Does smoking pot give you the blues?

It may be in the genes John Timmer There have been a number of controversial studies that have linked long-term marijuana use with various forms of mental illness (including at least one we’ve covered). However, the effects of short-term use have generally seemed to be pretty minor. But a new study of Dutch teens suggests … Continue reading

Water, Water Everywhere

What’s the best-tasting kind of water? Julia Felsenthal If you were born before the year 1990, you may remember the days when bottled water meant a choice between Evian (on the tennis court), Perrier (as an aperitif), and Hinckley and Schmidt (in a paper cup at your doctor’s office). You may remember that when you … Continue reading

Bumpy nipple smells guide babies to milk

Linda Geddes YOU may not wonder why women have bumps around their nipples but it has bemused many. Now the mystery has been solved. Smelly secretions released from the nipples of women who have just given birth may help babies find and extract their mother’s milk. During pregnancy, women often notice an increase in the … Continue reading

Cars have evolved to go faster – but humans haven’t

Faster, safer modern cars may make higher speed limits appealing, but the human body is still stuck in the slow lane Frank McKenna  Whenever a speed limit change is proposed there is a good deal of public debate. The British government’s recent call to allow drivers to do 80 miles per hour (129 kilometres per … Continue reading

Increased Prostate Cancer Risk from Vitamin E Supplements

Men who took 400 international units (I.U.) of vitamin E daily had more prostate cancers compared to men who took a placebo, according to an updated review of data from the Selenium and Vitamin E Cancer Prevention Trial (SELECT). The findings showed that, per 1,000 men, there were 76 prostate cancers in men who took … Continue reading

Eating Your Greens Can Change the Effect of Your Genes On Heart Disease

A long-held mantra suggests that you can’t change your family, the genes they pass on, or the effect of these genes. Now, an international team of scientists, led by researchers at McMaster and McGill universities, is attacking that belief. The researchers discovered the gene that is the strongest marker for heart disease can actually be … Continue reading

Green Tea Helps Keep Off Extra Pounds

Green tea may slow down weight gain and serve as another tool in the fight against obesity, according to Penn State food scientists. Obese mice that were fed a compound found in green tea along with a high-fat diet gained weight significantly more slowly than a control group of mice that did not receive the … Continue reading

Excess Fat Storage and Obesity

A team of scientists at the Gladstone Institutes and Yale University have begun to unravel the complex process by which cells take in and store microscopic fat molecules, suggesting new directions for further research into solutions for obesity and its related conditions, such as heart disease, type 2 diabetes and fatty liver disease. In a … Continue reading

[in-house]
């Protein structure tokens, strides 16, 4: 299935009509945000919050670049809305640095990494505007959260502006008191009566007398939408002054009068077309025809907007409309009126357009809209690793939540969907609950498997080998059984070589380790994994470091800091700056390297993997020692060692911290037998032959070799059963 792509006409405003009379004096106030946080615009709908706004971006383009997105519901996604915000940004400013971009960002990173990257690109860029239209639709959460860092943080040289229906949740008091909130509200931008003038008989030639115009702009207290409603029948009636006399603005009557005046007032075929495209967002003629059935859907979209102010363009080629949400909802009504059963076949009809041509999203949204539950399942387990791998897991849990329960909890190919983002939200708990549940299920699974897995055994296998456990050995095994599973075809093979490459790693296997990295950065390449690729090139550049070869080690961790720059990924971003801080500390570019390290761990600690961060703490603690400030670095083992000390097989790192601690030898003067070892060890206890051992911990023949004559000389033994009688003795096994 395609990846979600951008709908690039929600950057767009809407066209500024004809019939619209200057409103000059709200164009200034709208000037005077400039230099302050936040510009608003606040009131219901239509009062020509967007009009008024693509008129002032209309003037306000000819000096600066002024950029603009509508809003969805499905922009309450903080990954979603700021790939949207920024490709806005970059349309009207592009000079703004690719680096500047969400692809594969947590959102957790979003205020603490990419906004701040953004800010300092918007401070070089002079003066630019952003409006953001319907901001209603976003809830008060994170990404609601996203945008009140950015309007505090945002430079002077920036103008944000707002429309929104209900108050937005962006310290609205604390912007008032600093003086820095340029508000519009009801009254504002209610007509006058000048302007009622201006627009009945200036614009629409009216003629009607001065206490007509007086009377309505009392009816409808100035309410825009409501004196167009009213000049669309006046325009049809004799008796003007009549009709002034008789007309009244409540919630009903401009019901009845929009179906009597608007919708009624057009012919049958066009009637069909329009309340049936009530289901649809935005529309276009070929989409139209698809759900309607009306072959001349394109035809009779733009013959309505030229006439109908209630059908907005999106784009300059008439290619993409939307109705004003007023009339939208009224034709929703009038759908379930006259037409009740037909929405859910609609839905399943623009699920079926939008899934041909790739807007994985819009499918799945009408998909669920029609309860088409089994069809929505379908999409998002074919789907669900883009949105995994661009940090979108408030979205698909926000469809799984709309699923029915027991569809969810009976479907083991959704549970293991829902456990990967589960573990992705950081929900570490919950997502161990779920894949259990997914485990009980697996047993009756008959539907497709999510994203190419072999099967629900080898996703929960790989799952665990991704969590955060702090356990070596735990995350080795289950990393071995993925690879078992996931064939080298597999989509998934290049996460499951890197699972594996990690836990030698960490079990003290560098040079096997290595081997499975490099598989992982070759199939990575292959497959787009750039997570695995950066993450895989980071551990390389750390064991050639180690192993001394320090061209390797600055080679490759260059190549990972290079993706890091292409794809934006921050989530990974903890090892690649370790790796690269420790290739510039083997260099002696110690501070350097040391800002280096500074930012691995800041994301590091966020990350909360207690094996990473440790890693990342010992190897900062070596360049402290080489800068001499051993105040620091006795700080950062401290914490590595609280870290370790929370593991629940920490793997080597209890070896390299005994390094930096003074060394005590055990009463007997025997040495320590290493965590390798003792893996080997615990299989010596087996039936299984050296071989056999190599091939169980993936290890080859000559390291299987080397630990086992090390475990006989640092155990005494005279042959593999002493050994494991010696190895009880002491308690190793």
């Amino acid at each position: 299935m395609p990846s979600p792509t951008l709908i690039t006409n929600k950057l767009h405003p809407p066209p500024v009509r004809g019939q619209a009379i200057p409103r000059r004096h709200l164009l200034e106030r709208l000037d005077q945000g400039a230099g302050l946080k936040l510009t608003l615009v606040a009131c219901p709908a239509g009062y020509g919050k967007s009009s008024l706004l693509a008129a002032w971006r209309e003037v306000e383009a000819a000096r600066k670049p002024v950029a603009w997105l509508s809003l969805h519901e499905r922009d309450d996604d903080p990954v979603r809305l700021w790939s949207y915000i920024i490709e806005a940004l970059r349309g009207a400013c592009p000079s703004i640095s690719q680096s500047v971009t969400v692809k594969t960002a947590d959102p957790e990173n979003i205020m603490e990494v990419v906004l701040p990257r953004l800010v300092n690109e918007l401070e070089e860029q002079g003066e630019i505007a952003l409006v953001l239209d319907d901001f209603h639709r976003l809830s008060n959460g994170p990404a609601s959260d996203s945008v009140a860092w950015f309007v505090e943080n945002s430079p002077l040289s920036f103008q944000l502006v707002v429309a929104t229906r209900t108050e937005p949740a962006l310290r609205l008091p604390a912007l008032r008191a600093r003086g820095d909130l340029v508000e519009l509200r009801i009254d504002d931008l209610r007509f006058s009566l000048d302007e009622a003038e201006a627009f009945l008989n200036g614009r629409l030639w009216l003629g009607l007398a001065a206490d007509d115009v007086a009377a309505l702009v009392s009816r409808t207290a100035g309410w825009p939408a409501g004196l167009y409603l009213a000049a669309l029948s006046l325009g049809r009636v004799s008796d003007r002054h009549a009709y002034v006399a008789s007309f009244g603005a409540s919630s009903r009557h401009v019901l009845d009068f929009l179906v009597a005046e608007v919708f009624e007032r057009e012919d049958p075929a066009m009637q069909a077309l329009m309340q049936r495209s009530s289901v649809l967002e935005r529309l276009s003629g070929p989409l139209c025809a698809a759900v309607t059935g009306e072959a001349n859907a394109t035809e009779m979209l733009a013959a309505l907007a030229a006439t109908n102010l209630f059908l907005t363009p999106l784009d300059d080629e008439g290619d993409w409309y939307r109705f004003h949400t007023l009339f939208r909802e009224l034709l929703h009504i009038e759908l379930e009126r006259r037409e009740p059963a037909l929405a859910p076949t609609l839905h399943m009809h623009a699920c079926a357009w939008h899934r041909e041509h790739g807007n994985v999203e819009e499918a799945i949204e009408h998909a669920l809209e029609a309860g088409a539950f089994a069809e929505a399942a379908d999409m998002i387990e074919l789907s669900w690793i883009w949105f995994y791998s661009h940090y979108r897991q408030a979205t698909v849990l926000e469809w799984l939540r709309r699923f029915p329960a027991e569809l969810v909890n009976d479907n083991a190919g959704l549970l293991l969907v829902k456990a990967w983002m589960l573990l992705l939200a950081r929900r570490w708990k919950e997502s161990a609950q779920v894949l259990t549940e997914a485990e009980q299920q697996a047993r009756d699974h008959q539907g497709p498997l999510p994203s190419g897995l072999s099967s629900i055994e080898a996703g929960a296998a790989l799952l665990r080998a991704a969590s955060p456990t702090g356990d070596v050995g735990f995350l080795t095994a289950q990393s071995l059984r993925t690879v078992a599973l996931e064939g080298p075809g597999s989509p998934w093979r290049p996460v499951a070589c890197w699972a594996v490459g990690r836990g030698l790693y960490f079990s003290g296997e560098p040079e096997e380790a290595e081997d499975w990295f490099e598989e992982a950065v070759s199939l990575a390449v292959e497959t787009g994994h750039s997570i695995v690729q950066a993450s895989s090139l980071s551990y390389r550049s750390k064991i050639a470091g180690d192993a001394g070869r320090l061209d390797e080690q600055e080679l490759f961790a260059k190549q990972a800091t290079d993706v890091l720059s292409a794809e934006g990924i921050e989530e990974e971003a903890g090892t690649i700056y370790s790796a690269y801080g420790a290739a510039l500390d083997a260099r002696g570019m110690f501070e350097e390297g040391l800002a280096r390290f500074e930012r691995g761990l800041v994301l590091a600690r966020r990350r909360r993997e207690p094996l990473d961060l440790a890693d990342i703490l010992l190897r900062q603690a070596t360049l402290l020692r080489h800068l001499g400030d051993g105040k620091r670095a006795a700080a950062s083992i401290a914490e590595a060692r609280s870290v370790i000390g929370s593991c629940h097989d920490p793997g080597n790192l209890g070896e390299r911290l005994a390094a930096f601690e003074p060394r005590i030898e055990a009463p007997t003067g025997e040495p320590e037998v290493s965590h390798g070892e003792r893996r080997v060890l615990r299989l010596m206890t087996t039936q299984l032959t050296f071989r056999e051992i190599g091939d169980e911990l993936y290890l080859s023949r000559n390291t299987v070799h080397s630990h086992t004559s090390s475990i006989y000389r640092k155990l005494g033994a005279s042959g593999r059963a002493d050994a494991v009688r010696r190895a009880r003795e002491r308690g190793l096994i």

Follow the Odor and CO2

Flight Patterns Reveal How Mosquitoes Find Hosts to Transmit Deadly Diseases The carbon dioxide we exhale and the odors our skins emanate serve as crucial cues to female mosquitoes on the hunt for human hosts to bite and spread diseases such as malaria, dengue and yellow fever. Two entomologists at the University of California, Riverside … Continue reading

Does Public Nudity Spread Disease?

Not especially. Michael Thomsen Can you catch a cold, or worse, from nudists? A proposed law in San Francisco would require the city’s nudists to cover public seats with a protective barrier before sitting down. Supervisor Scott Wiener, who introduced the bill, claims that sharing bus seats, cafe benches, and restaurant chairs with naked people … Continue reading

Vigorous Daily Exercise Recommended for a Longer Life

A study conducted among cyclists in Copenhagen, Denmark showed that it is the relative intensity and not the duration of cycling which is of most importance in relation to all-cause mortality and even more pronounced for coronary heart disease mortality. The study, presented at the ESC Congress 2011, concluded that men with fast intensity cycling … Continue reading

How U.S. Learned the Wrong Health Lessons From 9/11

Brandon Keim In the fall of 2001, the United States was confronted by two major public health challenges: the anthrax mailings and threat of a biological attack, and the subtler but ultimately more harmful plume of toxic dust that that rose from Ground Zero. The country was prepared for neither. In the months and years … Continue reading

Philosophical counselors rely on eternal wisdom of great thinkers

Emily Wax Patricia Anne Murphy is a philosopher with a real-world mission. Murphy may have a PhD and an intimate knowledge of Aristotle and Descartes, but in her snug Takoma Park bungalow, she’s helping a broken-hearted patient struggle through a divorce. Instead of offering the wounded wife a prescription for Effexor — which she’s not … Continue reading

Weight Loss Without the Hunger: Eat a Lighter Lunch

Losing weight without a grumbling stomach or expensive liquid diet can be as simple as eating a lighter lunch, finds a new Cornell University study to be published in the October issue of the journal Appetite. Participants who ate portion-controlled lunches did not compensate by eating more calories later in the day, leading researchers to … Continue reading

Vitamin C May Be Beneficial for Asthmatic Children

Depending on the age of asthmatic children, on their exposure to molds or dampness in their bedroom, and on the severity of their asthma, vitamin C has greater or smaller beneficial effect against asthma, according to a study published in the journal Clinical and Translational Allergy. Proposals that vitamin C might be beneficial in the … Continue reading

Generic Drugs vs. Brand Name Drugs

Generic drugs are considered “just as good” as their more expensive brand-name counterparts—but, as one writer experienced, in certain circumstances their effects can be dangerously different. By Michael Kennedy, Reader’s Digest Canada, September 2011 issue Back in 2009, when I was a graduate student, I was studying late at the University of Western Ontario and … Continue reading

Can Leucine Help Burn Fat and Spare Muscle Tissue During Exercise?

Research on Mt. Everest climbers is adding to the evidence that an amino acid called leucine — found in foods, dietary supplements, energy bars and other products — may help people burn fat during periods of food restriction, such as climbing at high altitude, while keeping their muscle tissue. It was one of two studies … Continue reading